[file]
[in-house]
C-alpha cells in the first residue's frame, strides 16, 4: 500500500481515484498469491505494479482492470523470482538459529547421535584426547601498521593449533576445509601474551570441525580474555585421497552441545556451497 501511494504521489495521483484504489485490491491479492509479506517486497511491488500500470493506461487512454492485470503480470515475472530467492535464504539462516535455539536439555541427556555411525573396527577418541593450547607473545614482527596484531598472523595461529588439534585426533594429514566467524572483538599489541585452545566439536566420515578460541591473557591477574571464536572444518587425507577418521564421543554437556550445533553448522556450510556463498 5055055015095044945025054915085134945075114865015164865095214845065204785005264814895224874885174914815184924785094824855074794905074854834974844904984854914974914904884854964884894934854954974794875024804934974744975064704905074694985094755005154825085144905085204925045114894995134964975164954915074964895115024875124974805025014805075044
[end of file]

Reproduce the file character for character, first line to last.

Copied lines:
[in-house]
C-alpha cells in the first residue's frame, strides 16, 4: 500500500481515484498469491505494479482492470523470482538459529547421535584426547601498521593449533576445509601474551570441525580474555585421497552441545556451497 501511494504521489495521483484504489485490491491479492509479506517486497511491488500500470493506461487512454492485470503480470515475472530467492535464504539462516535455539536439555541427556555411525573396527577418541593450547607473545614482527596484531598472523595461529588439534585426533594429514566467524572483538599489541585452545566439536566420515578460541591473557591477574571464536572444518587425507577418521564421543554437556550445533553448522556450510556463498 5055055015095044945025054915085134945075114865015164865095214845065204785005264814895224874885174914815184924785094824855074794905074854834974844904984854914974914904884854964884894934854954974794875024804934974744975064704905074694985094755005154825085144905085204925045114894995134964975164954915074964895115024875124974805025014805075044